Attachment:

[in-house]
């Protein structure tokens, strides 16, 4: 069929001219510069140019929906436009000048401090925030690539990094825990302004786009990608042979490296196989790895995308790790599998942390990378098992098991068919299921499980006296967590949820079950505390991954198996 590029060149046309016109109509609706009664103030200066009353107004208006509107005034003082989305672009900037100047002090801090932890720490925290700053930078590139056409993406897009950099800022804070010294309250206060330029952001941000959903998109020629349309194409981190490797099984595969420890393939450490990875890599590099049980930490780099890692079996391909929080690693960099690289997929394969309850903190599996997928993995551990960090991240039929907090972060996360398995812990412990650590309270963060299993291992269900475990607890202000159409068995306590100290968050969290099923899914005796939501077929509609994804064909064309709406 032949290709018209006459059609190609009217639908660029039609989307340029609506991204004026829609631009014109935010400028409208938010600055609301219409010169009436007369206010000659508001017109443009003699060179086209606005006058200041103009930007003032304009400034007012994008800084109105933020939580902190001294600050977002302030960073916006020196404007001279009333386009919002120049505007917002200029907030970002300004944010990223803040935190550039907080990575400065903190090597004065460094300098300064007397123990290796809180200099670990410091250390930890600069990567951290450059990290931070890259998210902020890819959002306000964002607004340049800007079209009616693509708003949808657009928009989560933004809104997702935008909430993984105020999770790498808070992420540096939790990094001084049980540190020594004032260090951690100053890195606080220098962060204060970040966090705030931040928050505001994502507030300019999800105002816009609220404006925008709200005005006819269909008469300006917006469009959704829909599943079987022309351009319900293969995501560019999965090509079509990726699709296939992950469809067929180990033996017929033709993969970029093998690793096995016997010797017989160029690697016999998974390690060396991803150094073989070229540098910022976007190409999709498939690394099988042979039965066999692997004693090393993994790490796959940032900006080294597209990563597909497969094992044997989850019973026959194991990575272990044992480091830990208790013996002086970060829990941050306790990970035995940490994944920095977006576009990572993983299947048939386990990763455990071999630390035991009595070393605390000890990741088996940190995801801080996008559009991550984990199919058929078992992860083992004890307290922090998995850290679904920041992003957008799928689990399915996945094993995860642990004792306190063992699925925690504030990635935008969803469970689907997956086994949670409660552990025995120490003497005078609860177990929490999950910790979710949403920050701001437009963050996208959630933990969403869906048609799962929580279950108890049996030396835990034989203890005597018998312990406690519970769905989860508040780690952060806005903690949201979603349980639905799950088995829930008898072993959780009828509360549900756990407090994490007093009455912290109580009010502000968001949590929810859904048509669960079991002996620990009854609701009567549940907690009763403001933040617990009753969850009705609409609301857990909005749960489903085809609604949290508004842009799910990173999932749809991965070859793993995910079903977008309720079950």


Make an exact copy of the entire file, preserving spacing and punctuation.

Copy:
[in-house]
């Protein structure tokens, strides 16, 4: 069929001219510069140019929906436009000048401090925030690539990094825990302004786009990608042979490296196989790895995308790790599998942390990378098992098991068919299921499980006296967590949820079950505390991954198996 590029060149046309016109109509609706009664103030200066009353107004208006509107005034003082989305672009900037100047002090801090932890720490925290700053930078590139056409993406897009950099800022804070010294309250206060330029952001941000959903998109020629349309194409981190490797099984595969420890393939450490990875890599590099049980930490780099890692079996391909929080690693960099690289997929394969309850903190599996997928993995551990960090991240039929907090972060996360398995812990412990650590309270963060299993291992269900475990607890202000159409068995306590100290968050969290099923899914005796939501077929509609994804064909064309709406 032949290709018209006459059609190609009217639908660029039609989307340029609506991204004026829609631009014109935010400028409208938010600055609301219409010169009436007369206010000659508001017109443009003699060179086209606005006058200041103009930007003032304009400034007012994008800084109105933020939580902190001294600050977002302030960073916006020196404007001279009333386009919002120049505007917002200029907030970002300004944010990223803040935190550039907080990575400065903190090597004065460094300098300064007397123990290796809180200099670990410091250390930890600069990567951290450059990290931070890259998210902020890819959002306000964002607004340049800007079209009616693509708003949808657009928009989560933004809104997702935008909430993984105020999770790498808070992420540096939790990094001084049980540190020594004032260090951690100053890195606080220098962060204060970040966090705030931040928050505001994502507030300019999800105002816009609220404006925008709200005005006819269909008469300006917006469009959704829909599943079987022309351009319900293969995501560019999965090509079509990726699709296939992950469809067929180990033996017929033709993969970029093998690793096995016997010797017989160029690697016999998974390690060396991803150094073989070229540098910022976007190409999709498939690394099988042979039965066999692997004693090393993994790490796959940032900006080294597209990563597909497969094992044997989850019973026959194991990575272990044992480091830990208790013996002086970060829990941050306790990970035995940490994944920095977006576009990572993983299947048939386990990763455990071999630390035991009595070393605390000890990741088996940190995801801080996008559009991550984990199919058929078992992860083992004890307290922090998995850290679904920041992003957008799928689990399915996945094993995860642990004792306190063992699925925690504030990635935008969803469970689907997956086994949670409660552990025995120490003497005078609860177990929490999950910790979710949403920050701001437009963050996208959630933990969403869906048609799962929580279950108890049996030396835990034989203890005597018998312990406690519970769905989860508040780690952060806005903690949201979603349980639905799950088995829930008898072993959780009828509360549900756990407090994490007093009455912290109580009010502000968001949590929810859904048509669960079991002996620990009854609701009567549940907690009763403001933040617990009753969850009705609409609301857990909005749960489903085809609604949290508004842009799910990173999932749809991965070859793993995910079903977008309720079950």